A senior executive for the Big Four auditor Ernst & Young (EY), thinks that blockchain will change everything for the financial space, but only if the industry can solve its privacy problems.
The EY global innovation lead Paul Brody has said:
“Blockchain is going to be the tool that ties together not just individual companies, but whole business ecosystems and networks. Enterprises will not go on to the public mainnet without privacy and security.”
Earlier this week, CoinDesk was able to sit down with Brody in order to talks about all things related to crypto including privacy solutions. Specifically, Nightfall, which is the EY open-source code repository. The interviewer, Christine Kim sat down with Brody at DevCom 5 in Japan recently where some interesting answeres were procured from the senior exec.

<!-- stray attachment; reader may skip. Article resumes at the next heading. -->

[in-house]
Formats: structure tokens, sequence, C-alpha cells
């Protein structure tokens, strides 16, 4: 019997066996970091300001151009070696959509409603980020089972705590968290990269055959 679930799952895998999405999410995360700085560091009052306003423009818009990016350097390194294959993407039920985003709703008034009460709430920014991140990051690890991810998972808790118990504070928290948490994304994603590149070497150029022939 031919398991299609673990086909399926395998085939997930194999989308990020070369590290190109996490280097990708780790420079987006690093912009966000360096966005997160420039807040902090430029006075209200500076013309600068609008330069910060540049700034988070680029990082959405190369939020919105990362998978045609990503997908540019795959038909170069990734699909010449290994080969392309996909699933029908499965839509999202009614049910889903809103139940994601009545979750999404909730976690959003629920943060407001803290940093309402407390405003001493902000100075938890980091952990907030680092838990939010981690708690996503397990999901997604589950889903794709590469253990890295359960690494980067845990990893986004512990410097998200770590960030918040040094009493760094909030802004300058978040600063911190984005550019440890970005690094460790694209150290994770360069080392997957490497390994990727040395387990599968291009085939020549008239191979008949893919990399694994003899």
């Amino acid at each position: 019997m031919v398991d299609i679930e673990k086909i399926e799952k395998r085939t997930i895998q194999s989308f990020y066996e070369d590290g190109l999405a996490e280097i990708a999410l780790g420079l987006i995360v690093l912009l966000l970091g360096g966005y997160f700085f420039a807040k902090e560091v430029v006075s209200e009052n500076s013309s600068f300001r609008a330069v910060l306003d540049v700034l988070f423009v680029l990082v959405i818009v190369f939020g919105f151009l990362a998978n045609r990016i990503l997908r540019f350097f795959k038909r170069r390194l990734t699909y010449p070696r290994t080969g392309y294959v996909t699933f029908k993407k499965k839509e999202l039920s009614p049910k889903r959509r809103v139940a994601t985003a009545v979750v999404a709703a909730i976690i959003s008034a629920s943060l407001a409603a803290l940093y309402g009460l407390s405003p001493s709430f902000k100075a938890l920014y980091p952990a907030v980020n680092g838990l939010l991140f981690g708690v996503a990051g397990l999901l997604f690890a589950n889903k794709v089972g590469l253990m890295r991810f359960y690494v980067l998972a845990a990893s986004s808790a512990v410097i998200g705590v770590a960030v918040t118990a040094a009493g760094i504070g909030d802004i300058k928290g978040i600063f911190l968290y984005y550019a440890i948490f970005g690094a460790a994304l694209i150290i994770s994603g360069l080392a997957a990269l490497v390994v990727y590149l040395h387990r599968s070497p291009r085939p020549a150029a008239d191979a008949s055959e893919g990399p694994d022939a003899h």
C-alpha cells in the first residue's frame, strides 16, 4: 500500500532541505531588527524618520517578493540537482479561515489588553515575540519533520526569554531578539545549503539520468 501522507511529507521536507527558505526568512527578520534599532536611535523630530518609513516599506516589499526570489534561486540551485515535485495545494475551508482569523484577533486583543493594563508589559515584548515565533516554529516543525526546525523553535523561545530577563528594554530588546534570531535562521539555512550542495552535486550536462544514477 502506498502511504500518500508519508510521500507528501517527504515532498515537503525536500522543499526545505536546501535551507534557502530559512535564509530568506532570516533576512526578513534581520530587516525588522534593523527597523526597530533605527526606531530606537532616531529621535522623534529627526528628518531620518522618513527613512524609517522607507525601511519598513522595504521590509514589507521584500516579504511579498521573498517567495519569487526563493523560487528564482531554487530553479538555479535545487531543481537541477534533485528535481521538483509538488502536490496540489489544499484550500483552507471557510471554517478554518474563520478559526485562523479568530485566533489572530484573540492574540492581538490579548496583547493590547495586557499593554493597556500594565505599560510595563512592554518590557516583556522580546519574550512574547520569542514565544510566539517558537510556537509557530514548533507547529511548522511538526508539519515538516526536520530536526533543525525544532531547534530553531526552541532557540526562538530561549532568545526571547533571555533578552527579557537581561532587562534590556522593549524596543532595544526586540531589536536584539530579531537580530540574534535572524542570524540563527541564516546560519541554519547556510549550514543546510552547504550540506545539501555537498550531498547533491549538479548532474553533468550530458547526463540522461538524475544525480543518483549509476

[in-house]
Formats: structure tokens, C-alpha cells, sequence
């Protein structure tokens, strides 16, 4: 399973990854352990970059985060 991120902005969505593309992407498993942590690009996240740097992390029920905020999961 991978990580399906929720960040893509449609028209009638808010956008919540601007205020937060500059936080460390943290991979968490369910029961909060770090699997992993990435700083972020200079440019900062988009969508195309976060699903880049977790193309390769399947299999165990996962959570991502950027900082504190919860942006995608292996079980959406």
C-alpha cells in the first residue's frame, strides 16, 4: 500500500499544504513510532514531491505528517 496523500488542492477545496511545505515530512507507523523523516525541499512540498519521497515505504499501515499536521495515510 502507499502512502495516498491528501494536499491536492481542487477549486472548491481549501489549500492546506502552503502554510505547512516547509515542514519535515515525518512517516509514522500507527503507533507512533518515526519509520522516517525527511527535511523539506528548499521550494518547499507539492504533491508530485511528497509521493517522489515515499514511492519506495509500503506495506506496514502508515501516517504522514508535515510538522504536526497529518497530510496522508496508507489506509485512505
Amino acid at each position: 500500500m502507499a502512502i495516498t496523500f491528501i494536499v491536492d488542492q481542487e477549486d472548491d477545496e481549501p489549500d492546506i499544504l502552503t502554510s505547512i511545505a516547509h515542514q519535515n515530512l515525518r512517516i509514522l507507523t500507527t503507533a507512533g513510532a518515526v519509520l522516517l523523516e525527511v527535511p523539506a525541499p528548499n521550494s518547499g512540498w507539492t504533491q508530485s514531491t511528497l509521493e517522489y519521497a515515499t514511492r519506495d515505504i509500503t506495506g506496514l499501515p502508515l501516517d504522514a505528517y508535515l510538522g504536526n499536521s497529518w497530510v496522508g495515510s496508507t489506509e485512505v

For starters, Brody states that the protocol implements a zero-knowledge proof with smart contracts, enabling private transactions on the public ethereum blockchain.
Procurements are a specific use case. Any enterprise that is able to leverage different pricing models often leaves money on the table when making purchase orders. Nightfall, however, can set up smart contracts “without any additional administrative or operational overhead” that set off the best price as Brody argues.
Now, the basic product is currently free on GitHub but despite this, Nightfall’s transaction costs are still relatively high at about ten US dollars. The senior exec at EY believes that such costs could drop below a dollar over the next 2 months. If this was to become reality, it would mean that Nightfall could eventually be more cost-effective than private, permissioned blockchains.
It will be interesting to see how this situation plays out. For more news on this and other crypto updates, keep it with CryptoDaily!